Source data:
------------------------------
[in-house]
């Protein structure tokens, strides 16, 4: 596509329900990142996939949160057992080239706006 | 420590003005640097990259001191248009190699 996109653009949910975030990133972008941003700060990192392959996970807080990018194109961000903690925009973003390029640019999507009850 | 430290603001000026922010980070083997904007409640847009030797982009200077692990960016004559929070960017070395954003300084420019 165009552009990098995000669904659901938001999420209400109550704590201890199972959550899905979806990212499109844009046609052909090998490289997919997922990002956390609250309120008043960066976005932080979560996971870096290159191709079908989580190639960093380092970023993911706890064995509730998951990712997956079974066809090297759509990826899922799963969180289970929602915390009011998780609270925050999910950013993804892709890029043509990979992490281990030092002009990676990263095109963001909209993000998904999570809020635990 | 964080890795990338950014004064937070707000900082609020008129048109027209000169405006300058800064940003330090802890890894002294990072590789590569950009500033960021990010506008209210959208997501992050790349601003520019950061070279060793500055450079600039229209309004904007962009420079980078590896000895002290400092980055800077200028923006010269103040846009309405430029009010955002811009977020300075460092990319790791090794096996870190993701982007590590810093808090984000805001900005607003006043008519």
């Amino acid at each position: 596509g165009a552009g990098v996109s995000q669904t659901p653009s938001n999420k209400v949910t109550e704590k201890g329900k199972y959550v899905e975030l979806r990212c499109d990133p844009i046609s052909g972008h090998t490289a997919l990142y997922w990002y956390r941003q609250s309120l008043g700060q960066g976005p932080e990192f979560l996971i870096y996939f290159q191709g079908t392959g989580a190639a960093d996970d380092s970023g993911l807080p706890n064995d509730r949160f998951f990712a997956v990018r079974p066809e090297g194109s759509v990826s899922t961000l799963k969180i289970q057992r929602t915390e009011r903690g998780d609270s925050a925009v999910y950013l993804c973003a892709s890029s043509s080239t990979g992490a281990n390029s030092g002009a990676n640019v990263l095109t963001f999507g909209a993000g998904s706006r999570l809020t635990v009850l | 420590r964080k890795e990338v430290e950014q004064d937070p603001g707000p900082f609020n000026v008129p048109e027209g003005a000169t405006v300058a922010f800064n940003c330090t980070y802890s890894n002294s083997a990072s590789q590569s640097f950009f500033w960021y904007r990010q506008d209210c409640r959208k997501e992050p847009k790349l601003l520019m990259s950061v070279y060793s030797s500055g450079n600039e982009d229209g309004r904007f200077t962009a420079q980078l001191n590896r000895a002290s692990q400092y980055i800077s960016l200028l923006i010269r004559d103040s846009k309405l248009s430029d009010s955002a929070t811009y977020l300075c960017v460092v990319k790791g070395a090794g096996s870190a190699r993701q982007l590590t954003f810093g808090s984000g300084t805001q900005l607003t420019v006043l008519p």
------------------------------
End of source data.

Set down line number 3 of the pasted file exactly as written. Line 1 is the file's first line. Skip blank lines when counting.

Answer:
């Amino acid at each position: 596509g165009a552009g990098v996109s995000q669904t659901p653009s938001n999420k209400v949910t109550e704590k201890g329900k199972y959550v899905e975030l979806r990212c499109d990133p844009i046609s052909g972008h090998t490289a997919l990142y997922w990002y956390r941003q609250s309120l008043g700060q960066g976005p932080e990192f979560l996971i870096y996939f290159q191709g079908t392959g989580a190639a960093d996970d380092s970023g993911l807080p706890n064995d509730r949160f998951f990712a997956v990018r079974p066809e090297g194109s759509v990826s899922t961000l799963k969180i289970q057992r929602t915390e009011r903690g998780d609270s925050a925009v999910y950013l993804c973003a892709s890029s043509s080239t990979g992490a281990n390029s030092g002009a990676n640019v990263l095109t963001f999507g909209a993000g998904s706006r999570l809020t635990v009850l | 420590r964080k890795e990338v430290e950014q004064d937070p603001g707000p900082f609020n000026v008129p048109e027209g003005a000169t405006v300058a922010f800064n940003c330090t980070y802890s890894n002294s083997a990072s590789q590569s640097f950009f500033w960021y904007r990010q506008d209210c409640r959208k997501e992050p847009k790349l601003l520019m990259s950061v070279y060793s030797s500055g450079n600039e982009d229209g309004r904007f200077t962009a420079q980078l001191n590896r000895a002290s692990q400092y980055i800077s960016l200028l923006i010269r004559d103040s846009k309405l248009s430029d009010s955002a929070t811009y977020l300075c960017v460092v990319k790791g070395a090794g096996s870190a190699r993701q982007l590590t954003f810093g808090s984000g300084t805001q900005l607003t420019v006043l008519p």